• recursion relation 3: notice that we can split the endowment insurance to term life insurance and pure endowment. For the term life insurance part, it follows from relation 2. For the pure endowment part, the pure endowment at RHS (${\displaystyle _{n-1}E_{x+1}}$) is with respect to ${\displaystyle (x+1)}$, and thus we actuarially discount it by 1 year (multiply ${\displaystyle vp_{x}}$) to get the pure endowment at LHS (${\displaystyle _{n}E_{x}}$). Thus, we have ${\displaystyle _{n}E_{x}=vp_{x}{}_{n-1}E_{x+1}}$, and the relation follows.
• recursion relation 4: we consider the ${\displaystyle m}$-year deferred ${\displaystyle n}$-year term life insurance issued to a life aged ${\displaystyle x}$ (${\displaystyle _{m|n}A_{x}}$) with respect to a life aged ${\displaystyle x+1}$. Then, from this point of view, the APV is ${\displaystyle _{m-1|n}A_{x+1}}$ (since with respect to a life aged ${\displaystyle x+1}$, such insurance is just deferred for ${\displaystyle m-1}$ years, and its term is still ${\displaystyle n}$ years (from age ${\displaystyle x+1+m-1}$ to ${\displaystyle x+m+n}$). After that, we actuarially discount this insurance back 1 year (multiply ${\displaystyle vp_{x}}$).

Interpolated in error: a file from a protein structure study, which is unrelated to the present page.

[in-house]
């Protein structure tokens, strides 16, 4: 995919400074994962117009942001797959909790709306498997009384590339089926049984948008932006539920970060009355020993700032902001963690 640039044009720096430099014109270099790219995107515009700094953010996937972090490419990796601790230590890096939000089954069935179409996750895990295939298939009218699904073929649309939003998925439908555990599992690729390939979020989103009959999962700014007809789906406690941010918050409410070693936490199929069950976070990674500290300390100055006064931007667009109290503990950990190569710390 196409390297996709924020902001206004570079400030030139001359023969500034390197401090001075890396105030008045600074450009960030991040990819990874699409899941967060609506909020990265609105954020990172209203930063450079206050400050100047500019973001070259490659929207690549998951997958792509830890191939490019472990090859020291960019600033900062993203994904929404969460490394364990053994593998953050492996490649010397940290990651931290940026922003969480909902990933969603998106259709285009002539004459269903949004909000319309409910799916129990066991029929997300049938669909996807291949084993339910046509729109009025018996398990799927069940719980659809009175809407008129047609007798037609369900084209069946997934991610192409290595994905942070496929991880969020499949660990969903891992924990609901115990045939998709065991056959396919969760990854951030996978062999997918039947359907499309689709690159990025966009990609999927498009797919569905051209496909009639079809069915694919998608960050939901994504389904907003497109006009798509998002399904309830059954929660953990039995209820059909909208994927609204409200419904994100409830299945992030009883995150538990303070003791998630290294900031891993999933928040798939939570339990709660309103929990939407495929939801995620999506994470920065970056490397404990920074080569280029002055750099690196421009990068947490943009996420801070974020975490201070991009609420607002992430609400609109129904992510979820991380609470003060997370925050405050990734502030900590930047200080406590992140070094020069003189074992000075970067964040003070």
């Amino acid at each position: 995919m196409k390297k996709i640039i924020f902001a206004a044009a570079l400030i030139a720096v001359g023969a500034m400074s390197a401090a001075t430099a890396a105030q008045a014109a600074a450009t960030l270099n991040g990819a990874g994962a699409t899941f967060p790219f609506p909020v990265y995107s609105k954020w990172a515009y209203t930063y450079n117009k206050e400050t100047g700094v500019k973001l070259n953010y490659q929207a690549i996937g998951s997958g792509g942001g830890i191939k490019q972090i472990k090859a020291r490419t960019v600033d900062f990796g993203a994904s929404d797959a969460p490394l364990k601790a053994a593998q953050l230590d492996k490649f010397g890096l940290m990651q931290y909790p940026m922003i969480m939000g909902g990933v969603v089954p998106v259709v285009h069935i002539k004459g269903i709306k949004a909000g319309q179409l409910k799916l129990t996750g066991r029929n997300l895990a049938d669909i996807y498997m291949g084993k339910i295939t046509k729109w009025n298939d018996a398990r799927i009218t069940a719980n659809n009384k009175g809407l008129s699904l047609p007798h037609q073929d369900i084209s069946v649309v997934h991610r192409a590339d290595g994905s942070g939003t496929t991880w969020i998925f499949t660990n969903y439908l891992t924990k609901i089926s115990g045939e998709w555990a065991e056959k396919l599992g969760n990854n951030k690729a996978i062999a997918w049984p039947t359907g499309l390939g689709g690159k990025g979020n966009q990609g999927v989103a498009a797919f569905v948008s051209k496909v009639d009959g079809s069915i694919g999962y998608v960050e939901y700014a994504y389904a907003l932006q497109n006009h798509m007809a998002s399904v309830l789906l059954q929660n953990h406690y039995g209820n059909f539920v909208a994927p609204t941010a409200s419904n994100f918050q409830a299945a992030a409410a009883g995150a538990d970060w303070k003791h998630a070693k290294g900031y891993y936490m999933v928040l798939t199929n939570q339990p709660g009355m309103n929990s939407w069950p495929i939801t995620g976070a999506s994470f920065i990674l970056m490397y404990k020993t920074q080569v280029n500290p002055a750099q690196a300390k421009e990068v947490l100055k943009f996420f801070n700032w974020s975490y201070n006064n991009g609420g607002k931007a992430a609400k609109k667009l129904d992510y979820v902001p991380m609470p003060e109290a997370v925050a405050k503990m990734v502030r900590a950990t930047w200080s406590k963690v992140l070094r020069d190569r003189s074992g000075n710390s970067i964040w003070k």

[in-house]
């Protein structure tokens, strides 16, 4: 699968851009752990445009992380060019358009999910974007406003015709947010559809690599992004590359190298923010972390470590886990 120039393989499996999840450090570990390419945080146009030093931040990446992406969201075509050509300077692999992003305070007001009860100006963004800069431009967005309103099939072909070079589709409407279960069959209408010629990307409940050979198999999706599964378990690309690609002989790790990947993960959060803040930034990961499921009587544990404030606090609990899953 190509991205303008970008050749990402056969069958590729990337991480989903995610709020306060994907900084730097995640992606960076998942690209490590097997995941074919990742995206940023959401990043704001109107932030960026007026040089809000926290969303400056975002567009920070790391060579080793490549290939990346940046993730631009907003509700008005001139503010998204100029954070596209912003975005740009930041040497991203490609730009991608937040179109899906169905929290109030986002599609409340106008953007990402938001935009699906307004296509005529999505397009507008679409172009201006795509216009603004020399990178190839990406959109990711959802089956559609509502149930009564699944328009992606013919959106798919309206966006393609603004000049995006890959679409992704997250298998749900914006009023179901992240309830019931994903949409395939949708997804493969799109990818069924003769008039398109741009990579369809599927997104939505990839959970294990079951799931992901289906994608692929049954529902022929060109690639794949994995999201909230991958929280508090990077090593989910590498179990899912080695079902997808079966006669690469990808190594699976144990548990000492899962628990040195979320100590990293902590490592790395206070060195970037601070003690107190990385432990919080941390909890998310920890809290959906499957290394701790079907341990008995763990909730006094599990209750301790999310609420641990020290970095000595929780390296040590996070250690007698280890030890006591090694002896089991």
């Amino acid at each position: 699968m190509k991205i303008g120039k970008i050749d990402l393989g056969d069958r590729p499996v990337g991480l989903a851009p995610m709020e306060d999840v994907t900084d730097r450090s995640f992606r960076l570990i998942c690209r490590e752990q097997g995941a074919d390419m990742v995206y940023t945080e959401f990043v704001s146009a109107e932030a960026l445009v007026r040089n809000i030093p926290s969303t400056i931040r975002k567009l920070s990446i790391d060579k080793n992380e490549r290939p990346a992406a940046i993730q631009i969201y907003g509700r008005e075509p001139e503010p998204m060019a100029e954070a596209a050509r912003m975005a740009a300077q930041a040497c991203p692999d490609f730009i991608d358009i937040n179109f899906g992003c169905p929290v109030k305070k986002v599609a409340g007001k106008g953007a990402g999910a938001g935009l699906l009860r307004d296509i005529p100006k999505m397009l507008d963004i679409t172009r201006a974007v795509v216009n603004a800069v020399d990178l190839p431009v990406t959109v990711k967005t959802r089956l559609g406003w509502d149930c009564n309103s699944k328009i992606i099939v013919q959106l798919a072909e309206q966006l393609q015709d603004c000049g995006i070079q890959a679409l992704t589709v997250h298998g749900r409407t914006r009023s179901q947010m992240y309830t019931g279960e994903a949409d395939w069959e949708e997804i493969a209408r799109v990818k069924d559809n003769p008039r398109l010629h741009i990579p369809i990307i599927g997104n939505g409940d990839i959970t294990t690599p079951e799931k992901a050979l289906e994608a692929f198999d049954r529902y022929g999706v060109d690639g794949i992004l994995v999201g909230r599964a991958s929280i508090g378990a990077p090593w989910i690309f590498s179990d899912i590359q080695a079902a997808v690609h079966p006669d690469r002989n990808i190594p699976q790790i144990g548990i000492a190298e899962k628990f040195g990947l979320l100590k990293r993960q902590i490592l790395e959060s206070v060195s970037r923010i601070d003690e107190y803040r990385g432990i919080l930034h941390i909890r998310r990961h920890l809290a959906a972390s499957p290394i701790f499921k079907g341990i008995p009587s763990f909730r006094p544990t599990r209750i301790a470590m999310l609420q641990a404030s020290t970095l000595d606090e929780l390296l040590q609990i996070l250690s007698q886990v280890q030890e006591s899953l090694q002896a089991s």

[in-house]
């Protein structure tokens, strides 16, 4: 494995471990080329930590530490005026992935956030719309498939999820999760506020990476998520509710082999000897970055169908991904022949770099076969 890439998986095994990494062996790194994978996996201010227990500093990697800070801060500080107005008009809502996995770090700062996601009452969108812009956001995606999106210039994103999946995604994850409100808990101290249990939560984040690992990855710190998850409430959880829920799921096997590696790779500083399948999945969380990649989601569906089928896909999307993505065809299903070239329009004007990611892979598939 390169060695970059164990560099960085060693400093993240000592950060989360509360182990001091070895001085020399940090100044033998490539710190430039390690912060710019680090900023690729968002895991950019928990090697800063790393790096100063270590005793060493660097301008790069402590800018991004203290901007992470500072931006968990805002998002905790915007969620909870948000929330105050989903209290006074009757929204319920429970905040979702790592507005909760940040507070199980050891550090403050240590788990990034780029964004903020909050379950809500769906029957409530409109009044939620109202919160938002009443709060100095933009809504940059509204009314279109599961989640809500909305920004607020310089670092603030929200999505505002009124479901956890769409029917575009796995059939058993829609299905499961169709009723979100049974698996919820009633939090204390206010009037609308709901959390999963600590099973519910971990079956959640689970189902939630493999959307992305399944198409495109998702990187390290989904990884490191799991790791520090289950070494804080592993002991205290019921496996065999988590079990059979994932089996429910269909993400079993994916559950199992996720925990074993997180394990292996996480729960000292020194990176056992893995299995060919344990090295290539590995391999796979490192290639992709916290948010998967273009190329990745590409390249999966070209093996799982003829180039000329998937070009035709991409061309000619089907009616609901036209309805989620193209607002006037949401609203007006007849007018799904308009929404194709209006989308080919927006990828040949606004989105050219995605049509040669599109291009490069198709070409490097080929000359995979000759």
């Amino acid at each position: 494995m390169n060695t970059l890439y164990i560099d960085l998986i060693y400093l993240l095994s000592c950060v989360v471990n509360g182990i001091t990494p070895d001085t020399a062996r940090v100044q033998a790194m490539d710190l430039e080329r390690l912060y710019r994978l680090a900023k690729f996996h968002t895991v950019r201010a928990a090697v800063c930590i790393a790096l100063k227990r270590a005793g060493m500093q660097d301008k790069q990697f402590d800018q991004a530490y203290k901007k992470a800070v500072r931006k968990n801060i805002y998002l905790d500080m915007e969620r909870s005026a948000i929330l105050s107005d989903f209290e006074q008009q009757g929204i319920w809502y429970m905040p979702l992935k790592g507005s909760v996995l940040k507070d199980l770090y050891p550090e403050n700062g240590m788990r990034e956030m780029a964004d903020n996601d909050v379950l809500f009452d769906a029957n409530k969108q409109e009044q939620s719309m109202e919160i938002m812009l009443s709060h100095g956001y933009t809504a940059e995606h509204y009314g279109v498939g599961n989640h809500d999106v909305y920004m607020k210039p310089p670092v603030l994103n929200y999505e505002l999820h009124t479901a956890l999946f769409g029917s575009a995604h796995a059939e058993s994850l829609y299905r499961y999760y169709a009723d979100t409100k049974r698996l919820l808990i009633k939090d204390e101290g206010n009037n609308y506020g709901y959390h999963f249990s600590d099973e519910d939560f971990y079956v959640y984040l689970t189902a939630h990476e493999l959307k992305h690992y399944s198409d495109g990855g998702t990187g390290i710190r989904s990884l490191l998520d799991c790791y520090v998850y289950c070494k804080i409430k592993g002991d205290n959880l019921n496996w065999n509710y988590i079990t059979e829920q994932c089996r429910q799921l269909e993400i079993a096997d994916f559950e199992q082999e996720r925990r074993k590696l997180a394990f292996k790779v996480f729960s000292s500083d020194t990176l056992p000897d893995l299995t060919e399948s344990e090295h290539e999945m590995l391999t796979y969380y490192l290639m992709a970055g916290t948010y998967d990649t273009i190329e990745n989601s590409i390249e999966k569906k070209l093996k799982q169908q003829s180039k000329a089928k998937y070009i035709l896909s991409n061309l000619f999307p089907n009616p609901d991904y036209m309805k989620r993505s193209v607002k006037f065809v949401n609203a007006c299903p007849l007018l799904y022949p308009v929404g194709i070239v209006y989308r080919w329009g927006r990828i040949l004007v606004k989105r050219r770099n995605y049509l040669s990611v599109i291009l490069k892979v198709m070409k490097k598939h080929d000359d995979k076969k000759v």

• recursion relation 6: we first extract the "first year part" (${\displaystyle nvq_{x}}$) out. Then, the remaining part is an annually decreasing ${\displaystyle n-1}$-year term life insurance with respect to ${\displaystyle (x+1)}$ (${\displaystyle (DA)_{x+1:{\overline {n-1}}}^{\;\;1}}$). After that, we actuarially discount the remaining part back 1 year (multiply ${\displaystyle vp_{x}}$).
• recursion relation 7: we first extract benefit of 1 from each original benefit to get a whole life insurance (with benefit of 1) (${\displaystyle A_{x}}$). Then, the remaining part of insurance is an annually increasing whole life insurance with respect to ${\displaystyle (x+1)}$ (${\displaystyle (IA)_{x+1}}$). After that, we actuarially discount the remaining part back 1 year (multiply ${\displaystyle vp_{x}}$).